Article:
Hold the fuck up. We’re on an incredibly expensive and dangerous mission to potentially make contact with an alien species and our leader doesn’t believe in a fundamental tenant of biology? And the only evidence we have to justify this mission is 9 pictures? We’re going to toss out the fact that we know humans have co-evolved over the course of billions of years and share huge chunks of our genetic code with almost every other form of life on the planet?
I’ve noticed that we’re not taking physics quite as lightly since you’re not believing us to the alien planet. But okay yeah, we’ll just let genetics slide. Oh yeah, also, why is this biologist wearing glasses 70 years into the future? He couldn’t afford Lasik before his big space adventure? We can cure cancer but we haven’t figured out myopia? Maybe he just likes his glasses right? No big deal. I’m sure there’s an optometrist and a lab on board the ship in case you accidentally break them at some point in your SPACE ADVENTURE.
We also get to meet our angry future punk geologist/map maker who’s only in it for the money and doesn’t want to make friends. This is the same fellow who will later declare he’s on the mission because he loves rocks and proceeds to get lost in the tunnels despite the fact that he JUST MAPPED THEM.
Let’s fast forward a bit. Turns out that the “engineers” are actually a complete genetic match to humans despite the fact that they are hairless giants almost double our size. Okay, well what does a “perfect match” mean? We share 96% of our DNA with chimps. Did the engineers seed the genetic material for all life on earth? And if so, why kick off a completely new biosphere to ultimately recreate the thing you already have – your exact genetic match. Just send a colony of clones and be done with it.
In a surprise twist we discover that Peter Weyland, who was supposed to be dead was in fact on board and napping in a hyper sleep chamber and communicating with the ships android through a neural interface. Turns out he really is close to dead, and is hoping the engineers will make him immortal. Why would he think they could? Doesn’t matter – he has faith.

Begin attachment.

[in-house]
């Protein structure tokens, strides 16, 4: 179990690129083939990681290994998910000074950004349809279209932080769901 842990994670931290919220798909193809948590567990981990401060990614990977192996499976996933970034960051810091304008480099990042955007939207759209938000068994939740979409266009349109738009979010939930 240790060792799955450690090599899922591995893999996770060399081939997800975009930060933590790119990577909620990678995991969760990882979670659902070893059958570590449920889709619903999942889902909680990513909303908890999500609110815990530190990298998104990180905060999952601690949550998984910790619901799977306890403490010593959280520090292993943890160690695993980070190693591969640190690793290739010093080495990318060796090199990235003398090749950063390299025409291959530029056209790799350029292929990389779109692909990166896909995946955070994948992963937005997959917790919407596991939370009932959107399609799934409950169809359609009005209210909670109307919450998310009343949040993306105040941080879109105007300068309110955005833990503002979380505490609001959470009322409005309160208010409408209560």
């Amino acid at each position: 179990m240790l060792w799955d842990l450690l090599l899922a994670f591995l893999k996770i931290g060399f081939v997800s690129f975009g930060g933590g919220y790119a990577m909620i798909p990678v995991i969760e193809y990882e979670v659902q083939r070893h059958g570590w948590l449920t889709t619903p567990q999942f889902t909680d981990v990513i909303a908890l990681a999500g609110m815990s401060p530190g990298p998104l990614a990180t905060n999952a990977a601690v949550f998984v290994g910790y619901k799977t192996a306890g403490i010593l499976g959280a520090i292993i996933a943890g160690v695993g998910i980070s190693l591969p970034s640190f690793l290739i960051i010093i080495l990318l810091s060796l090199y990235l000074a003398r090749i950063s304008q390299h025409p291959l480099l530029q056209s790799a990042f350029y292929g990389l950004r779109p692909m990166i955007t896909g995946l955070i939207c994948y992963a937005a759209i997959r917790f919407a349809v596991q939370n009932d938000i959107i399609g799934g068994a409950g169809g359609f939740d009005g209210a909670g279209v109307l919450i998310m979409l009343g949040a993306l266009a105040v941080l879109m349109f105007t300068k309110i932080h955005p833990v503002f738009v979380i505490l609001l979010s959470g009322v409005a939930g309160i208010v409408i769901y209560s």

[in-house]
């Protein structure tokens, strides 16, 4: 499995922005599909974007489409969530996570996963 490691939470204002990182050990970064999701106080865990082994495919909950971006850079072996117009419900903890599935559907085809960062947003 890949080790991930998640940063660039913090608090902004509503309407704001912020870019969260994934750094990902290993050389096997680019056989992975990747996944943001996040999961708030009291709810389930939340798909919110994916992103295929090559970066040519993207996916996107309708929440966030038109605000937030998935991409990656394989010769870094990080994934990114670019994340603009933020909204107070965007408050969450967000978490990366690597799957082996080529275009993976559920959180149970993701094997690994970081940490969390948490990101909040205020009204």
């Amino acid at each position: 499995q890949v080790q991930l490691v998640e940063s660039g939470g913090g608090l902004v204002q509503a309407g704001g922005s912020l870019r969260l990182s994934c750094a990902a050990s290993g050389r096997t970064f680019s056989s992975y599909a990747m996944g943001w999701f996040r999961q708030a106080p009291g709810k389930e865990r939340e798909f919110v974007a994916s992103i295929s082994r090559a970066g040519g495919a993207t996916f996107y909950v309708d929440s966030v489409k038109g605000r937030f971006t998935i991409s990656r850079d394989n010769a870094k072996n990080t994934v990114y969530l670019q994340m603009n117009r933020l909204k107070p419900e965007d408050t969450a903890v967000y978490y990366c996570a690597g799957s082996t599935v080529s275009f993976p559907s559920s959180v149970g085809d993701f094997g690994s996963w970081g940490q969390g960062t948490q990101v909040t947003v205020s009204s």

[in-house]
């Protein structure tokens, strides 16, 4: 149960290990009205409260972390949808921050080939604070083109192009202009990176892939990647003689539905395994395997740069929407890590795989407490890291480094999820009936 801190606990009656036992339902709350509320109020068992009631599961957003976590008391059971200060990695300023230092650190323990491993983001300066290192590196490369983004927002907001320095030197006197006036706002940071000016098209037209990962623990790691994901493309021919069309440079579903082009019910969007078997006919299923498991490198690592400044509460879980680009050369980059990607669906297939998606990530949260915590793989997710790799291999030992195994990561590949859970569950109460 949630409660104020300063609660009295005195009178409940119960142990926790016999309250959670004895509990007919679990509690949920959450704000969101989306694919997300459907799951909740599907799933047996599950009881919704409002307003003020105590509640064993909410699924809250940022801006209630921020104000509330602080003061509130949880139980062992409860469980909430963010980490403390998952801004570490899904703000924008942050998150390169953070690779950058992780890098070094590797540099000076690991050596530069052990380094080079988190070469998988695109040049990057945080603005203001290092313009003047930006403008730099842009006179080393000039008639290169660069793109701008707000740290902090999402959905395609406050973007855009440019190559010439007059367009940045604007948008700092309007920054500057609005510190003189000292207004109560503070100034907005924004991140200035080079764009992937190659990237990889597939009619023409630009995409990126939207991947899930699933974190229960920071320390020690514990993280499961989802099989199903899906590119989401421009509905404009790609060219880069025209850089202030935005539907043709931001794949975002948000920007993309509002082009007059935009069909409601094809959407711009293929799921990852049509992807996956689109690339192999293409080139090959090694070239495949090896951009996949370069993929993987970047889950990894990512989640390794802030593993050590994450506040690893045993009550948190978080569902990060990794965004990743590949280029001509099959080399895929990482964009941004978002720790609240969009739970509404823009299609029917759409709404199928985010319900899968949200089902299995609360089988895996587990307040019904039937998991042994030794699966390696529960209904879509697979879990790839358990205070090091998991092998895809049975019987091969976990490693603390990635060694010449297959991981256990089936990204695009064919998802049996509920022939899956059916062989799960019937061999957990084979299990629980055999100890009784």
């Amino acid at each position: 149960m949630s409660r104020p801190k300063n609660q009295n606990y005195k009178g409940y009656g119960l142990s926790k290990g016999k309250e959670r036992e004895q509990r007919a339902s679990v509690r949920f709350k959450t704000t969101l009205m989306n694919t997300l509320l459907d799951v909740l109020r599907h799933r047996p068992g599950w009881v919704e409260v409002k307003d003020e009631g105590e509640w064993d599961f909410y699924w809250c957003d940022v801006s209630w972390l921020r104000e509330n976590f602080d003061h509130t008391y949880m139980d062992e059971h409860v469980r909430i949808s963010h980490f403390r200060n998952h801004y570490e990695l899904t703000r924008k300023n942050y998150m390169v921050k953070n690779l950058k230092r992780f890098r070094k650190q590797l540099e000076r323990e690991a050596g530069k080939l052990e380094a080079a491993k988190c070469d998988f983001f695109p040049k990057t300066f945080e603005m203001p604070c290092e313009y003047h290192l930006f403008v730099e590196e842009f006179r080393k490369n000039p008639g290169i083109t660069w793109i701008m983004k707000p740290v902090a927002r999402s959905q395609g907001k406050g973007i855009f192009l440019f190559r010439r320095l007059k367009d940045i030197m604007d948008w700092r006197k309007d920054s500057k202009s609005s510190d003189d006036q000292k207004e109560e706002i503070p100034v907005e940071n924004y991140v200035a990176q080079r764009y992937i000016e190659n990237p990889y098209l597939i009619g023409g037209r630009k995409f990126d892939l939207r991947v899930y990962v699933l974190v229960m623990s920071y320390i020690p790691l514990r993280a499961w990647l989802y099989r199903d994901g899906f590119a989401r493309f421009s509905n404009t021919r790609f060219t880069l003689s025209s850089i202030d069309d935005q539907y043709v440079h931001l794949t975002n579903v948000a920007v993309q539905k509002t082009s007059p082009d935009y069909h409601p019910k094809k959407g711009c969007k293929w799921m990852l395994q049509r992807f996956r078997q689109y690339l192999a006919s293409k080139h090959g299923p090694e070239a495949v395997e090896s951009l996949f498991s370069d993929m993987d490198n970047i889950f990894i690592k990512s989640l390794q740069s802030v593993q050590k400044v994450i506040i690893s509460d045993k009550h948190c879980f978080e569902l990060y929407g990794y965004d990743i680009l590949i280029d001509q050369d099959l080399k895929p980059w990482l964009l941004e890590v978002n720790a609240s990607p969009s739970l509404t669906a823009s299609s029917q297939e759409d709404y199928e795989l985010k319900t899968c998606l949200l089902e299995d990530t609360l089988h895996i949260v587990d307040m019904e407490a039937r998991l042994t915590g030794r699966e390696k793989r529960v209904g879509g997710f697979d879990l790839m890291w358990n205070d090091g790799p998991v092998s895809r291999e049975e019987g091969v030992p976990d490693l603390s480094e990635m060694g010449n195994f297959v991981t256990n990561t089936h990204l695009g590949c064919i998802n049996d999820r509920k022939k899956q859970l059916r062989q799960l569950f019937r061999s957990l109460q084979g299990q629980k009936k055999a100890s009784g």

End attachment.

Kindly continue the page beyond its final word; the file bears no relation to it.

Well apparently this super genius is a complete idiot. A man who’s obsessed with living forever, or at least for a while longer, puts himself on a SPACESHIP? Yeah that’s not dangerous. Probably the safest place you could be. No risk of dying there. This is the same super genius who insists on being there in person when they wake up the GIANT ALIEN. This is clearly a man terrified of death. This is a guy who could have installed a hyper sleep chamber in an impenetrable fortress on earth and been in no danger of dying from his age. He could have sent the team with specific instructions to see if our god aliens could in fact fix him and waited for their reply. He doesn’t even have to be out of it the whole time as he’s clearly having lucid conversations with David through the neural connection. He could continue to run his entire empire from the chamber while he awaits their return. Nope.
And apparently his daughter is equally stupid. She eagerly wants daddy to die so she can sweep in and claim her birthright, making her the richest person in the galaxy. Perhaps she had been ordered to take this mission and make sure it’s a success? Perhaps she accepts it grudgingly deciding that it’s only a matter of years before he’s kicked the bucket. Nope. She volunteers for the mission. Why? Is she planning on killing daddy if he does achieve newfound youth? Dad has a security detail and she has no contingency plan in place. She has nothing to gain by going on the mission and everything to lose.